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Gene Review

GPR143  -  G protein-coupled receptor 143

Homo sapiens

Synonyms: G-protein coupled receptor 143, NYS6, OA1, Ocular albinism type 1 protein
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Disease relevance of GPR143


Psychiatry related information on GPR143

  • Ocular albinism type 1 (OA1) is an X-linked disorder, mainly characterized by a severe reduction in visual acuity, foveal hypoplasia, nystagmus, hypopigmentation of the retina, the presence of macromelanosomes in the skin and eyes, and the misrouting of optic pathways, resulting in the loss of stereoscopic vision [5].
  • In this paper, we describe a 14 7/12 year old Japanese boy with mental retardation and an interstitial deletion at Xp22.3 involving STS, KAL1, and OA1, and compare the deletion map with that of previously reported three familial male patients with low-normal intelligence and a similar interstitial deletion at Xp22 [6].

High impact information on GPR143

  • We provide here structural evidence that the protein product of the ocular albinism type 1 gene (OA1), a pigment cell-specific integral membrane glycoprotein, represents a novel member of the GPCR superfamily and demonstrate that it binds heterotrimeric G proteins [7].
  • Moreover, we show that OA1 is not found at the plasma membrane, being instead targeted to specialized intracellular organelles, the melanosomes [7].
  • Our data suggest that OA1 represents the first example of an exclusively intracellular GPCR and support the hypothesis that GPCR-mediated signal transduction systems also operate at the internal membranes in mammalian cells [7].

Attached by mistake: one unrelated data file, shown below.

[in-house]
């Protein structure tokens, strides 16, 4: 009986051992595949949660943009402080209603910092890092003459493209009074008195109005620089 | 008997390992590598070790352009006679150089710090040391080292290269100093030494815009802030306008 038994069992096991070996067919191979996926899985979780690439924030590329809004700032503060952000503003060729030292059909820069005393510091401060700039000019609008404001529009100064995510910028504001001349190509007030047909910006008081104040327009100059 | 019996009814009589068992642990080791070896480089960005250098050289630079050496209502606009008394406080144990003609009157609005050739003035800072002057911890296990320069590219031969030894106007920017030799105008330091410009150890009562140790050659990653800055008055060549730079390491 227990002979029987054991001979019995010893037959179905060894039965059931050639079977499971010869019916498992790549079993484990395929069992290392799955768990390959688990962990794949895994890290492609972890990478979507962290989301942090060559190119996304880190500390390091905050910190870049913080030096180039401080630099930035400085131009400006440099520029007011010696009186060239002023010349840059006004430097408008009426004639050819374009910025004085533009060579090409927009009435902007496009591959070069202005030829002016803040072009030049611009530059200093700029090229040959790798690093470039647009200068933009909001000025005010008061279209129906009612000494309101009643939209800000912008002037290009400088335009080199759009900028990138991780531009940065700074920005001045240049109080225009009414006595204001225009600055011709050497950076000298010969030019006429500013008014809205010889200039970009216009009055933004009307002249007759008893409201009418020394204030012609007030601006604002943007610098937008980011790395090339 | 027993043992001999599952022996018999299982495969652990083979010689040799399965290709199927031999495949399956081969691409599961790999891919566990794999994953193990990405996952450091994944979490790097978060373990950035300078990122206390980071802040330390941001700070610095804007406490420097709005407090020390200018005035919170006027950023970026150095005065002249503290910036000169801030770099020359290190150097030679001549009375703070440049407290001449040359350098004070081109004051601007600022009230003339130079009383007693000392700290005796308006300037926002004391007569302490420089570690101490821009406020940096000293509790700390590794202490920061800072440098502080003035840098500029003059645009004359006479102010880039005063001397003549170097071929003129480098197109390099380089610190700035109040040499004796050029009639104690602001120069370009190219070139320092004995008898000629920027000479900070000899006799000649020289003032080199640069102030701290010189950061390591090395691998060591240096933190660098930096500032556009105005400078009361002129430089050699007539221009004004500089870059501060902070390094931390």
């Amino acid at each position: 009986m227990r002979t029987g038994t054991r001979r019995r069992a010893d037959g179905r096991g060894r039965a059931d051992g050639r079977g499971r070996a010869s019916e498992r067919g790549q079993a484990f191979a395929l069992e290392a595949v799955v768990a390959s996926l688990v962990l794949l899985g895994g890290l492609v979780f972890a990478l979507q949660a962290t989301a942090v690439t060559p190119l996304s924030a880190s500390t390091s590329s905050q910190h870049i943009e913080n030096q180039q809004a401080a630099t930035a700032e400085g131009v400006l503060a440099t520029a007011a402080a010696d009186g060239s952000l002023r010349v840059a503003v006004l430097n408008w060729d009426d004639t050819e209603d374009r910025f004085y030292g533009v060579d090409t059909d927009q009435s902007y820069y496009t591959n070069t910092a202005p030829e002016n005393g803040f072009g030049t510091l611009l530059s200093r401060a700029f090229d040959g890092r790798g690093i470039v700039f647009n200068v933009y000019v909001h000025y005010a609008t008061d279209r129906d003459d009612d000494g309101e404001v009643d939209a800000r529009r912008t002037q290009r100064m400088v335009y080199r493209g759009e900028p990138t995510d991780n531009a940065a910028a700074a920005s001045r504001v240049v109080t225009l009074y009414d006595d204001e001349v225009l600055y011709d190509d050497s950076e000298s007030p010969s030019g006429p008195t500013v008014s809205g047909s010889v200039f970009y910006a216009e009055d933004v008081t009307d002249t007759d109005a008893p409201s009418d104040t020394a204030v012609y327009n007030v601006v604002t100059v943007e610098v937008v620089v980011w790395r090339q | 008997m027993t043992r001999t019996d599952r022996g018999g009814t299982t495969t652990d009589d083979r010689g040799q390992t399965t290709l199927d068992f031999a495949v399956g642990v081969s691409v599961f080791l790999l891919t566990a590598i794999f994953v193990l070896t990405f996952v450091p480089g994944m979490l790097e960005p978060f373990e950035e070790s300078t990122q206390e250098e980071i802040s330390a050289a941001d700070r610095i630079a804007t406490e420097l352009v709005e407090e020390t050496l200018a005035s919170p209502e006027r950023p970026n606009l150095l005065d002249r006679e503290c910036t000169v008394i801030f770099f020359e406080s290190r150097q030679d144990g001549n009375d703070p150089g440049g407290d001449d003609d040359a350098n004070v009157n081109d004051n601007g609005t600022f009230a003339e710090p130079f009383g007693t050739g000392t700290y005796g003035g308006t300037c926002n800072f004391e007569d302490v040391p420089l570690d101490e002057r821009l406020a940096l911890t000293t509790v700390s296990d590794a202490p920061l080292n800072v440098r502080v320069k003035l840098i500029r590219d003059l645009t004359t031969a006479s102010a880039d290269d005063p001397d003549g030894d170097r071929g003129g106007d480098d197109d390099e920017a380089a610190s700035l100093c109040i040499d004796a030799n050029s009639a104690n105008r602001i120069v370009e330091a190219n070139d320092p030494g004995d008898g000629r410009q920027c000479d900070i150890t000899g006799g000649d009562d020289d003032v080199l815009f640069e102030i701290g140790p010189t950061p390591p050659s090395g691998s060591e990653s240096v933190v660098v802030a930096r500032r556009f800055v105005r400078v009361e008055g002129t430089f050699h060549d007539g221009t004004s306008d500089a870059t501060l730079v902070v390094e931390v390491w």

• Cloning of the gene for ocular albinism type 1 from the distal short arm of the X chromosome [1].
  • The gene contains 18 exons spanning approximately 150 kb of the genomic region adjacent to the ocular albinism gene (OA1) on the telomeric side [8].

Chemical compound and disease context of GPR143


Biological context of GPR143

  • Southern blot and RFLP analysis in the XI/OA1 family support the order tel-[STS-OA1-DXS278]-DXS9-DXS41-cen [9].
  • If a contiguous gene deletion is responsible for the observed XI/OA1 phenotype, it localizes OA1 to the Xp22.3 region [9].
  • We have characterized the genomic structure of the OA1 gene, which spans approximately 40 kb of genomic DNA and contains nine exons [10].
  • Various types of mutation have been identified within the OA1 gene in patients with the disorder, including several missense mutations of unknown functional significance [11].
  • All nine exons of the OA1 gene, as well as the 5' and 3' untranslated regions, were scanned for point mutations in PCR-amplified DNA from 60 OA1 patients [10].

Anatomical context of GPR143


Associations of GPR143 with chemical compounds

  • The mutations identified include: two frameshifts and a splice site mutation leading to truncated OA1 proteins; a deletion of a threonine codon at position 290; and four missense mutations,two of which involve amino acids located within putative transmembrane domains [10].
  • Upon subcellular fractionation and phase separation with the nonionic detergent Triton X-114, the OA1 protein segregated into the melanosome-rich fraction and behaved as an authentic integral membrane protein [13].
  • Fluorescein angiography of the anterior ocular segment using the Topcon OA-1 ocular camera [14].

Other interactions of GPR143


Analytical, diagnostic and therapeutic context of GPR143


  1. Cloning of the gene for ocular albinism type 1 from the distal short arm of the X chromosome. Bassi, M.T., Schiaffino, M.V., Renieri, A., De Nigris, F., Galli, L., Bruttini, M., Gebbia, M., Bergen, A.A., Lewis, R.A., Ballabio, A. Nat. Genet. (1995) [Pubmed]
  2. OA1 mutations and deletions in X-linked ocular albinism. Schnur, R.E., Gao, M., Wick, P.A., Keller, M., Benke, P.J., Edwards, M.J., Grix, A.W., Hockey, A., Jung, J.H., Kidd, K.K., Kistenmacher, M., Levin, A.V., Lewis, R.A., Musarella, M.A., Nowakowski, R.W., Orlow, S.J., Pagon, R.S., Pillers, D.A., Punnett, H.H., Quinn, G.E., Tezcan, K., Wagstaff, J., Weleber, R.G. Am. J. Hum. Genet. (1998) [Pubmed]